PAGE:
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Pruning Apple Trees

Welcome to My Green Vermont - A Blog by Eulalia Benejam Cobb.
By Eulalia Benejam Cobb

Today I did one of my favorite garden jobs–favorite perhaps because it is the first of the season:  I pruned my apple trees.  There is still a foot and a half of snow on the ground, but in my little subtropical, south-facing patio, it felt balmy.  It seems early for fruit-tree pruning, but I had seen a man stringing sap lines in the \”sugar bush\” by the side of the road yesterday, so I figured it would be all right for me to work on the trees.

My European background comes to the fore when I deal with fruit trees:  I prune the heck out of them.  I keep the apple trees no taller than about seven feet, because I want to be able to reach every part of them without a ladder.  They seem to like the treatment, and reward me with huge (relative to their size) harvests.

The pruning consists mostly of getting rid of \”suckers,\” those long, upright-growing branches bearing only leaf buds, and so called because they suck nutrients away from the fruit-bearing branches.  When my daughters were little they used to pick up the longest, straightest suckers to use as foils, and they would have sword fights.  I would gather the rest of the cuttings and throw them over the fence for the goats.  This being the first fresh food they\’d seen in months, the goats would dive into the pile of suckers, and munch happily in the sun for hours.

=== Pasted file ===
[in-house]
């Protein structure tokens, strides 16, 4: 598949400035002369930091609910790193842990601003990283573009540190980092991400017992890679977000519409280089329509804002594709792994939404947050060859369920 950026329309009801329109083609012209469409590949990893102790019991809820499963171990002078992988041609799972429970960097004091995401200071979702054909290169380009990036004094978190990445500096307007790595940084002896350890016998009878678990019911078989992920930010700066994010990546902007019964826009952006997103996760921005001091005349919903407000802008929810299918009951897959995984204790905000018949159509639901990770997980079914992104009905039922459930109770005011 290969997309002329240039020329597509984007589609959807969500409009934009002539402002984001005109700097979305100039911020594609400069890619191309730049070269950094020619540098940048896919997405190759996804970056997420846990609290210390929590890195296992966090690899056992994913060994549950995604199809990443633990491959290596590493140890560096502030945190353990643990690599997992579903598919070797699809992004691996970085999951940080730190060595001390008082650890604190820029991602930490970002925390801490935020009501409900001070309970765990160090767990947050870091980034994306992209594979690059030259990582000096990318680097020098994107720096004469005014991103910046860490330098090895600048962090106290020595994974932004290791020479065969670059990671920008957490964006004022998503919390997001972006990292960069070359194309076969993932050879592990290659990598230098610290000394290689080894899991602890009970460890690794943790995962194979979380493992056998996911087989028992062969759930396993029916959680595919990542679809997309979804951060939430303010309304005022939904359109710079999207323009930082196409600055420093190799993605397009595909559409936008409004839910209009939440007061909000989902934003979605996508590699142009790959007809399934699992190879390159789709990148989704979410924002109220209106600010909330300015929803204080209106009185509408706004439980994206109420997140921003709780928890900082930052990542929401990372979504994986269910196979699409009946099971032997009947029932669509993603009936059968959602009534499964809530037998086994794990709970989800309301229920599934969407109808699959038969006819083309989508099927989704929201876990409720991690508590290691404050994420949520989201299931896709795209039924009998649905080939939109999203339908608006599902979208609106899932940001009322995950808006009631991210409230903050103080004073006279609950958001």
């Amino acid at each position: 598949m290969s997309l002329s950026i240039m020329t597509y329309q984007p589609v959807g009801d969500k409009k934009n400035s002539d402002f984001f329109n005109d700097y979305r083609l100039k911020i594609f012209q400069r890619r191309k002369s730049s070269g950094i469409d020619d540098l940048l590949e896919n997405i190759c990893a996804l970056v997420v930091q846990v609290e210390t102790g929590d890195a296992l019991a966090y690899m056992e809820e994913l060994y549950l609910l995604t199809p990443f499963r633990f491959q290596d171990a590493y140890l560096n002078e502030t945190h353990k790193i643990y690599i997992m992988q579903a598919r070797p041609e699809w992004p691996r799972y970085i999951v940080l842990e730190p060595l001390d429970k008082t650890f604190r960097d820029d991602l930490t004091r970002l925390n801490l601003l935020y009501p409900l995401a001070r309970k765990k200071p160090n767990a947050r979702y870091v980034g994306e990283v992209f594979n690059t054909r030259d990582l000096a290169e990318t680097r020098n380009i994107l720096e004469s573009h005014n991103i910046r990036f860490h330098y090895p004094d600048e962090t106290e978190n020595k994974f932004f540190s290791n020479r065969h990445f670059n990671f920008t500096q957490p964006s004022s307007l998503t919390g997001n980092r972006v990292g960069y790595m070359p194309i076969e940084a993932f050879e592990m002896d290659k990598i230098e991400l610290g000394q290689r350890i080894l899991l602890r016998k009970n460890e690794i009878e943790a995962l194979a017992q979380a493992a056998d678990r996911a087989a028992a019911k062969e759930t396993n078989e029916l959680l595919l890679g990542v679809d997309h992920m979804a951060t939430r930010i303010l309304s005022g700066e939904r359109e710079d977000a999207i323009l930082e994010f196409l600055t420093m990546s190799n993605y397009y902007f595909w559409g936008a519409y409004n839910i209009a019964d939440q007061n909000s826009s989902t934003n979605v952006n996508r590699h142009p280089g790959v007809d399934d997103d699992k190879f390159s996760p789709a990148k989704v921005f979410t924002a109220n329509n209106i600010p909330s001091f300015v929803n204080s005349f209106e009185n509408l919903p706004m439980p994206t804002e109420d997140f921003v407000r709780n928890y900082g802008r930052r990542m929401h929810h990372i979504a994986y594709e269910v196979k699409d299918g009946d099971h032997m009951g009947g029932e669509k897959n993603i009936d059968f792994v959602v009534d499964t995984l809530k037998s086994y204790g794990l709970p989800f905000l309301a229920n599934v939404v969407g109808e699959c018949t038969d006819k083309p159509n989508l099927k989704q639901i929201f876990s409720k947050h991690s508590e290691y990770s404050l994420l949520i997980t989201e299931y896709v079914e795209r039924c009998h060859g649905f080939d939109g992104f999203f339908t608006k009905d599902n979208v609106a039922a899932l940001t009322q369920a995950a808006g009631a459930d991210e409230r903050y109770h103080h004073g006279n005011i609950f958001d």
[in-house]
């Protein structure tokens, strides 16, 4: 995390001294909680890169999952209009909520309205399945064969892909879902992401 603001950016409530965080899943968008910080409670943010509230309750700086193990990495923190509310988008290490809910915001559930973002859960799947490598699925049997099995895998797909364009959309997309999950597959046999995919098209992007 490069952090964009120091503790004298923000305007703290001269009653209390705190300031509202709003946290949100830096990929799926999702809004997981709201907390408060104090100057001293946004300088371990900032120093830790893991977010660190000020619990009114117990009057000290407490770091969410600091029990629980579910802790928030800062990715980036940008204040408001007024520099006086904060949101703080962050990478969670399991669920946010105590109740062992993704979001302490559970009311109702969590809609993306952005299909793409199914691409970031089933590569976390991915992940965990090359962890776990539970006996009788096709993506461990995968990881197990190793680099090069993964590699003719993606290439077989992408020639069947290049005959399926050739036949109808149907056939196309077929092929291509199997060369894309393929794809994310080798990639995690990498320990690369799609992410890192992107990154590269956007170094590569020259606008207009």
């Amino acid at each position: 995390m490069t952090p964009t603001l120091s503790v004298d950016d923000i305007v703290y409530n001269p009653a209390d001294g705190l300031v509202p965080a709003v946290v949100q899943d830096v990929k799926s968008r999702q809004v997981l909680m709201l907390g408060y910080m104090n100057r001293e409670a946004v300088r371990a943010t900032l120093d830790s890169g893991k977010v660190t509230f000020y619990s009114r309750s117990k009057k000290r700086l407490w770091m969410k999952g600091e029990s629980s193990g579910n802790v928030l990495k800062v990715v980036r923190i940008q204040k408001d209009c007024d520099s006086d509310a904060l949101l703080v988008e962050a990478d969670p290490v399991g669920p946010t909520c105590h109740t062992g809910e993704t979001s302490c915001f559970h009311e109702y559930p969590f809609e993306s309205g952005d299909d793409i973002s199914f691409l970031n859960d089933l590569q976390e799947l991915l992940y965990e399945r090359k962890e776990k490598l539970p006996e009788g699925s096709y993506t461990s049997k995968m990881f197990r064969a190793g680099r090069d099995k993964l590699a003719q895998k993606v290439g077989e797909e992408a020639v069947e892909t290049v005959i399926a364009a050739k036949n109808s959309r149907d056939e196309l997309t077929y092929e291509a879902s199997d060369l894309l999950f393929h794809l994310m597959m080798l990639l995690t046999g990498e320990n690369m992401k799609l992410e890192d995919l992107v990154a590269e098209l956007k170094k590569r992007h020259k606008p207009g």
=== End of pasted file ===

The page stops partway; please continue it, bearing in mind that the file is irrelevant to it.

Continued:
Today, in the absence of both children and goats,  Wolfie and Bisou picked up a few suckers and carried them around for a while.  I left the rest of them on the ground for the rabbit.  We\’re expecting another foot of snow tomorrow, and I figured he might get hungry.

4 Responses

  1. There was a documentary about the monastery shootings out in western missouri, and part of the film is an interview while a monk prunes the apple trees, a job he didn't think he'd have so soon (but the former pruner had died in the shooting). It was fascinating. This is fascinating. I want to do this (and Mike doesn't hesitated like he does when I say the word \”chicken\”).

  2. Quite by chance I got two varieties called \”Liberty\” and \”Freedom.\” It turns out that they are the perfect pollinators for each other, and are being advertised as the only trees that will give a decent crop without any spraying. And pruning is not hard to learn–your ag extension people could probably show you how.

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